For this tutorial, enter the following matlabtb command in QuestaSim:

> matlabtb modsimrand -mfunc modsimrand_plot -rising /modsimrand/clk -socket portnum

Arguments in the command line specify the following conditions:

  • modsimrand — Specifies the VHDL module to cosimulate.

  • -mfunc modsimrand_plot — Links an instance of the entity modsimrand to the MATLAB function modsimrand_plot.m. The argument is required because the entity name is not the same as the test bench function name.

  • -rising /modsimrand/clk — Specifies that the test bench function be called whenever signal /modsimrand/clk experiences a rising edge.

  • -socket portnum — Specifies the port number portnum returned by the call to hdldaemon in Start the MATLAB Server.

3. Initialize clock and reset input signals. You can drive simulation input signals using several mechanisms, such as the QuestaSim force commands and an iport parameter (see Syntax of a Test Bench Function). For now, enter the following force commands:

> force /modsimrand/clk 0 0 ns, 1 5 ns -repeat 10 ns

> force /modsimrand/clk_en 1

> force /modsimrand/reset 1 0, 0 50 ns

The first command forces the clk signal to value 0 at 0 nanoseconds and to 1 at 5 nanoseconds. After 10 nanoseconds, the cycle starts to repeat every 10 nanoseconds. The second and third force commands set clk_en to 1 and reset to 1 at 0 nanoseconds and to 0 at 50 nanoseconds.

The QuestaSim environment is ready to run a simulation. Now, you need to set up the MATLAB function.

Run Simulation

This section explains how to start, monitor, and rerun the simulation.

Run the Simulation for the First Time

Before running the simulation for the first time, you must verify the client connection. You may also want to set breakpoints for debugging.

Perform the following steps:

1. Open QuestaSim and MATLAB windows.

2. In MATLAB, verify the client connection by calling hdldaemon with the 'status' option: hdldaemon('status'). This function returns a message indicating a connection exists:

HDLDaemon socket server is running on port 4795 with 1 connection


HDLDaemon shared memory server is running with 1 connection

Note: If you attempt to run the simulation before starting the hdldaemon in MATLAB, you will receive the following warning:

#ML Warn - MATLAB server not available (yet),

The entity 'modsimrand' will not be active

3. Open modsimrand_plot.m in the MATLAB Editor.

4. Search for oport.dout and set a breakpoint at that line by clicking next to the line number. A red breakpoint marker will appear.

5. Return to QuestaSim and enter the following command:

> run 80000

This command instructs QuestaSim to advance the simulation 80,000 time steps (80,000 nanoseconds using the default time step period). Because you previously set a breakpoint in modsimrand_plot.m, the simulation runs in MATLAB until it reaches the breakpoint.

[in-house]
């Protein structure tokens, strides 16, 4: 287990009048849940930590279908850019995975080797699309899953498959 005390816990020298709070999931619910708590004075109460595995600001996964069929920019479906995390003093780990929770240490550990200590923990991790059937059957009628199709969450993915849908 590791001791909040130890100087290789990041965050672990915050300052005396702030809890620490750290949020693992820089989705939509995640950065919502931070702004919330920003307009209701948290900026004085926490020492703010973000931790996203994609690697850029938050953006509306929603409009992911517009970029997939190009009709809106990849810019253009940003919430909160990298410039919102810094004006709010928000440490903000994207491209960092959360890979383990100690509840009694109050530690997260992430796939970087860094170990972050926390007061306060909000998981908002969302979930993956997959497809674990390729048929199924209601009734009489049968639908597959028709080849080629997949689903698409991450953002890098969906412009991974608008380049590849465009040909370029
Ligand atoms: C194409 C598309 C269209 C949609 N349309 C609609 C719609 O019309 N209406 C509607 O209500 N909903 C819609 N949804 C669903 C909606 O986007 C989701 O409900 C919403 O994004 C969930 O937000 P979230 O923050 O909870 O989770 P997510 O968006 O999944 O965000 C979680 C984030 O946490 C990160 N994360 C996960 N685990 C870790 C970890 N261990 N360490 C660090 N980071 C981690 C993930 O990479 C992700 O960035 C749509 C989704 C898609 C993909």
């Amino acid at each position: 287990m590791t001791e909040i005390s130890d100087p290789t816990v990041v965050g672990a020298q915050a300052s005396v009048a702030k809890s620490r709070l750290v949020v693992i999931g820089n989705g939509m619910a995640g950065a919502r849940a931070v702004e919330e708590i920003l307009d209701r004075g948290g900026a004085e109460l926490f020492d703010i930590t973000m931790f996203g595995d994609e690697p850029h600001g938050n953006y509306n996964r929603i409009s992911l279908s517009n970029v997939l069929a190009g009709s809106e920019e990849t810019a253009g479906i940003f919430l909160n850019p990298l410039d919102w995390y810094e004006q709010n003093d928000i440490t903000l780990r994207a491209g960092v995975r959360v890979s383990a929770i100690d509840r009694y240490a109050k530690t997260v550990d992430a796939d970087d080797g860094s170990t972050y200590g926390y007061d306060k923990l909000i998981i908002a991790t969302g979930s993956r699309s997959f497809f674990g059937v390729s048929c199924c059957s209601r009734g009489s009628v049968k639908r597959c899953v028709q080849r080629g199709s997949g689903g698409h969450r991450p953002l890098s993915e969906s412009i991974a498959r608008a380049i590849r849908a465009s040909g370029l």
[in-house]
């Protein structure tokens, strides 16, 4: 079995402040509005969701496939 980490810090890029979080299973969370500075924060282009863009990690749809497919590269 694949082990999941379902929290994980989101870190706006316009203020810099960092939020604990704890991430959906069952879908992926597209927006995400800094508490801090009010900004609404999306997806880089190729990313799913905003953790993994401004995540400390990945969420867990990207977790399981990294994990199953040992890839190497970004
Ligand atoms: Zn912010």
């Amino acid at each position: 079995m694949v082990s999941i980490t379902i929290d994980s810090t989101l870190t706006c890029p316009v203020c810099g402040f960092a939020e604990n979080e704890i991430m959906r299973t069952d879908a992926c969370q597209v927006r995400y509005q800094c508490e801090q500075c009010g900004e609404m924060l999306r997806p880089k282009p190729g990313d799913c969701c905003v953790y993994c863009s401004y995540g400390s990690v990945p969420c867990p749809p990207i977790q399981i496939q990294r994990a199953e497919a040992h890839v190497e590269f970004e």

QuestaSim is now blocked and remains blocked until you explicitly unblock it. While the simulation is blocked, note that MATLAB displays the data that QuestaSim passed to the MATLAB function in the Workspace window.

In MATLAB, an empty figure window opens. You can use this window to plot data generated by the simulation.

6. Examine oport, portinfo, and tnow by hovering over these arguments inside the MATLAB Workspace window. Observe that tnow, the current simulation time, is set to 0. Also notice that you can see the portinfo argument in the MATLAB workspace because the simulation has reached a breakpoint during the first call to modsimrand_plot.

7. Click Continue in the MATLAB Editor. The next time the breakpoint is reached, notice that portinfo no longer appears in the MATLAB workspace. The portinfo function does not show because it is passed in only on the first function call. Also note that the value of tnow advances from 0 to 5e-09.

8. Clear the breakpoint by clicking the red breakpoint marker.

9. Unblock QuestaSim and continue the simulation by clicking Continue in the MATLAB Editor. The simulation runs to completion. As the simulation progresses, it plots generated data in the figure window. When the simulation completes, the figure window appears as shown below.


Rerun the Simulation

If you want to run the simulation again, you must restart the simulation in QuestaSim, reinitialize the clock, and reset input signals. To do so:

1. Close the figure window.

2. Restart the simulation in QuestaSim with the following command:

> restart

The Restart dialog box appears. Leave all the options enabled, and click Restart.

Note: The Restart button clears the simulation context established by a matlabtb command. Therefore after restarting QuestaSim, you must reissue the previous command or issue a new command.

3. Reissue the matlabtb command in QuestaSim:

> matlabtb modsimrand -mfunc modsimrand_plot -rising /modsimrand/clk -socket portnum

4. Open modsimrand_plot.m in the MATLAB Editor.

5. Set a breakpoint at the same line as in the previous run.

6. Return to QuestaSim and re-enter the following commands to reinitialize clock and input signals:

> force /modsimrand/clk 0 0,1 5 ns -repeat 10 ns

> force /modsimrand/clk_en 1

> force /modsimrand/reset 1 0, 0 50 ns

7. Enter a command to start the simulation, for example:

> run 80000

Shut Down Simulation

To shut down a simulation in an orderly way:

In QuestaSim:

  1. Stop the simulation on the client side by selecting Simulate > End Simulation or entering the quit command.

  2. Quit QuestaSim.

In MATLAB, you can simply quit the application, which will shut down the simulation and also close MATLAB.

To shut down the server without closing MATLAB, you can call hdldaemon with the 'kill' option:


The following message appears, confirming that the server is shut down:

HDLDaemon server was shutdown

See Also

Related Topics